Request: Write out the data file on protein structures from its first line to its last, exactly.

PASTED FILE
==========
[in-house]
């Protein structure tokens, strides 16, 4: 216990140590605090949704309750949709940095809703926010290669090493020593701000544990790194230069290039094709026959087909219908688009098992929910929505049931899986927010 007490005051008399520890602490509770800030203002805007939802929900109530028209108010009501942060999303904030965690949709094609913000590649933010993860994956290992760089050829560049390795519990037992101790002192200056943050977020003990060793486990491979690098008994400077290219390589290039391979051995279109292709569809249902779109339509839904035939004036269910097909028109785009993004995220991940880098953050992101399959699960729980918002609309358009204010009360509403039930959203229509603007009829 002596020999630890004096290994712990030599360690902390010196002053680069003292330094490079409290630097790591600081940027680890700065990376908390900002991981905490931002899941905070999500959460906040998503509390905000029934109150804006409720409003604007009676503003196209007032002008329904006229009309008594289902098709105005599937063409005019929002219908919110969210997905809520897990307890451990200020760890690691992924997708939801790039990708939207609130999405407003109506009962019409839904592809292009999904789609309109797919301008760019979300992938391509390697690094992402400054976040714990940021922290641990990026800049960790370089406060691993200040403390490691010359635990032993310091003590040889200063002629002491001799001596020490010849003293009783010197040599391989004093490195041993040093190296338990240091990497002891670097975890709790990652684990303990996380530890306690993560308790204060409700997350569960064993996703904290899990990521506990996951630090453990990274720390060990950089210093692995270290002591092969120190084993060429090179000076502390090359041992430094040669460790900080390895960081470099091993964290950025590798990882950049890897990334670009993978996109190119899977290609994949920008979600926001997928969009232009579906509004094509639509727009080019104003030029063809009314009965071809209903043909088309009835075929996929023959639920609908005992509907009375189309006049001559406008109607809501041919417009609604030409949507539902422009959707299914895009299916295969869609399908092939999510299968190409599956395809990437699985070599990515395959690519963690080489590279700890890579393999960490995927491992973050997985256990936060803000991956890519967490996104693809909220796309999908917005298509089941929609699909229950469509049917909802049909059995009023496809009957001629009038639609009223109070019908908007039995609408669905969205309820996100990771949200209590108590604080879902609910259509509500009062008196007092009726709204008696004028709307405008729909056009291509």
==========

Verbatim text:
[in-house]
């Protein structure tokens, strides 16, 4: 216990140590605090949704309750949709940095809703926010290669090493020593701000544990790194230069290039094709026959087909219908688009098992929910929505049931899986927010 007490005051008399520890602490509770800030203002805007939802929900109530028209108010009501942060999303904030965690949709094609913000590649933010993860994956290992760089050829560049390795519990037992101790002192200056943050977020003990060793486990491979690098008994400077290219390589290039391979051995279109292709569809249902779109339509839904035939004036269910097909028109785009993004995220991940880098953050992101399959699960729980918002609309358009204010009360509403039930959203229509603007009829 002596020999630890004096290994712990030599360690902390010196002053680069003292330094490079409290630097790591600081940027680890700065990376908390900002991981905490931002899941905070999500959460906040998503509390905000029934109150804006409720409003604007009676503003196209007032002008329904006229009309008594289902098709105005599937063409005019929002219908919110969210997905809520897990307890451990200020760890690691992924997708939801790039990708939207609130999405407003109506009962019409839904592809292009999904789609309109797919301008760019979300992938391509390697690094992402400054976040714990940021922290641990990026800049960790370089406060691993200040403390490691010359635990032993310091003590040889200063002629002491001799001596020490010849003293009783010197040599391989004093490195041993040093190296338990240091990497002891670097975890709790990652684990303990996380530890306690993560308790204060409700997350569960064993996703904290899990990521506990996951630090453990990274720390060990950089210093692995270290002591092969120190084993060429090179000076502390090359041992430094040669460790900080390895960081470099091993964290950025590798990882950049890897990334670009993978996109190119899977290609994949920008979600926001997928969009232009579906509004094509639509727009080019104003030029063809009314009965071809209903043909088309009835075929996929023959639920609908005992509907009375189309006049001559406008109607809501041919417009609604030409949507539902422009959707299914895009299916295969869609399908092939999510299968190409599956395809990437699985070599990515395959690519963690080489590279700890890579393999960490995927491992973050997985256990936060803000991956890519967490996104693809909220796309999908917005298509089941929609699909229950469509049917909802049909059995009023496809009957001629009038639609009223109070019908908007039995609408669905969205309820996100990771949200209590108590604080879902609910259509509500009062008196007092009726709204008696004028709307405008729909056009291509």